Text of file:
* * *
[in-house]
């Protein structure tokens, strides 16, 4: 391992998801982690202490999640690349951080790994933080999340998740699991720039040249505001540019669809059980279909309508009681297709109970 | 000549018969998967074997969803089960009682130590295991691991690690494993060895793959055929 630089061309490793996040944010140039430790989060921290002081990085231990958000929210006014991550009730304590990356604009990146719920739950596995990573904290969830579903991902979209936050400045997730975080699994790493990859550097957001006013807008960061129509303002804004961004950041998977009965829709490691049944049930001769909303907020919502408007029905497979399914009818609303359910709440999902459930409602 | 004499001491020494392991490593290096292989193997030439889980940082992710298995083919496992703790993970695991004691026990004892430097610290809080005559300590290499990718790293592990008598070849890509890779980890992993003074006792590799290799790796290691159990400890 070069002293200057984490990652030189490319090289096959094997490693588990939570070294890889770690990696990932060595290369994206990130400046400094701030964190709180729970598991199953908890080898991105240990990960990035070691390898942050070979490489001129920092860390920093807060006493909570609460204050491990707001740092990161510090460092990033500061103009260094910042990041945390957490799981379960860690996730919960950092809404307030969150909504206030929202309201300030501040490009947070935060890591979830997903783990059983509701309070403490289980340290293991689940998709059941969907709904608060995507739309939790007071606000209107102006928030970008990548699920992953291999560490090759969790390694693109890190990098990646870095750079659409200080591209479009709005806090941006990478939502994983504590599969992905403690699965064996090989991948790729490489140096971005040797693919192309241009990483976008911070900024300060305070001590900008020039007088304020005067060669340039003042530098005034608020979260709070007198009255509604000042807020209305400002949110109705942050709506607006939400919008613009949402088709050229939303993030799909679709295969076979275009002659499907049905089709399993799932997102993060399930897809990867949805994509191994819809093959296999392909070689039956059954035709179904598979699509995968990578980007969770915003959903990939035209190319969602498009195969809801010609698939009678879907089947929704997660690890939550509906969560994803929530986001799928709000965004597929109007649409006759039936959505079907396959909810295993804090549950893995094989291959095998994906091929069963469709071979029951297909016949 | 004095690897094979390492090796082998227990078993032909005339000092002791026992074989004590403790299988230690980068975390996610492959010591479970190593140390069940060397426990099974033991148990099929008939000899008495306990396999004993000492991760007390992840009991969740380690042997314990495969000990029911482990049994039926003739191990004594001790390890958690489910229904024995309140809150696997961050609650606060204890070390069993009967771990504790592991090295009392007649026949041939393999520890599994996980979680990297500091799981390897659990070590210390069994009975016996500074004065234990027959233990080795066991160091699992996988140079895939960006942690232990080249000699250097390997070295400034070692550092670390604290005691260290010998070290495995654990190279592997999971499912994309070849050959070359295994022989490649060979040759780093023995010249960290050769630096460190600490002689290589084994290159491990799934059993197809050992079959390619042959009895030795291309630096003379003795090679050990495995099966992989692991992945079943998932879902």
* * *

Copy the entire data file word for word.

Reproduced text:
[in-house]
């Protein structure tokens, strides 16, 4: 391992998801982690202490999640690349951080790994933080999340998740699991720039040249505001540019669809059980279909309508009681297709109970 | 000549018969998967074997969803089960009682130590295991691991690690494993060895793959055929 630089061309490793996040944010140039430790989060921290002081990085231990958000929210006014991550009730304590990356604009990146719920739950596995990573904290969830579903991902979209936050400045997730975080699994790493990859550097957001006013807008960061129509303002804004961004950041998977009965829709490691049944049930001769909303907020919502408007029905497979399914009818609303359910709440999902459930409602 | 004499001491020494392991490593290096292989193997030439889980940082992710298995083919496992703790993970695991004691026990004892430097610290809080005559300590290499990718790293592990008598070849890509890779980890992993003074006792590799290799790796290691159990400890 070069002293200057984490990652030189490319090289096959094997490693588990939570070294890889770690990696990932060595290369994206990130400046400094701030964190709180729970598991199953908890080898991105240990990960990035070691390898942050070979490489001129920092860390920093807060006493909570609460204050491990707001740092990161510090460092990033500061103009260094910042990041945390957490799981379960860690996730919960950092809404307030969150909504206030929202309201300030501040490009947070935060890591979830997903783990059983509701309070403490289980340290293991689940998709059941969907709904608060995507739309939790007071606000209107102006928030970008990548699920992953291999560490090759969790390694693109890190990098990646870095750079659409200080591209479009709005806090941006990478939502994983504590599969992905403690699965064996090989991948790729490489140096971005040797693919192309241009990483976008911070900024300060305070001590900008020039007088304020005067060669340039003042530098005034608020979260709070007198009255509604000042807020209305400002949110109705942050709506607006939400919008613009949402088709050229939303993030799909679709295969076979275009002659499907049905089709399993799932997102993060399930897809990867949805994509191994819809093959296999392909070689039956059954035709179904598979699509995968990578980007969770915003959903990939035209190319969602498009195969809801010609698939009678879907089947929704997660690890939550509906969560994803929530986001799928709000965004597929109007649409006759039936959505079907396959909810295993804090549950893995094989291959095998994906091929069963469709071979029951297909016949 | 004095690897094979390492090796082998227990078993032909005339000092002791026992074989004590403790299988230690980068975390996610492959010591479970190593140390069940060397426990099974033991148990099929008939000899008495306990396999004993000492991760007390992840009991969740380690042997314990495969000990029911482990049994039926003739191990004594001790390890958690489910229904024995309140809150696997961050609650606060204890070390069993009967771990504790592991090295009392007649026949041939393999520890599994996980979680990297500091799981390897659990070590210390069994009975016996500074004065234990027959233990080795066991160091699992996988140079895939960006942690232990080249000699250097390997070295400034070692550092670390604290005691260290010998070290495995654990190279592997999971499912994309070849050959070359295994022989490649060979040759780093023995010249960290050769630096460190600490002689290589084994290159491990799934059993197809050992079959390619042959009895030795291309630096003379003795090679050990495995099966992989692991992945079943998932879902």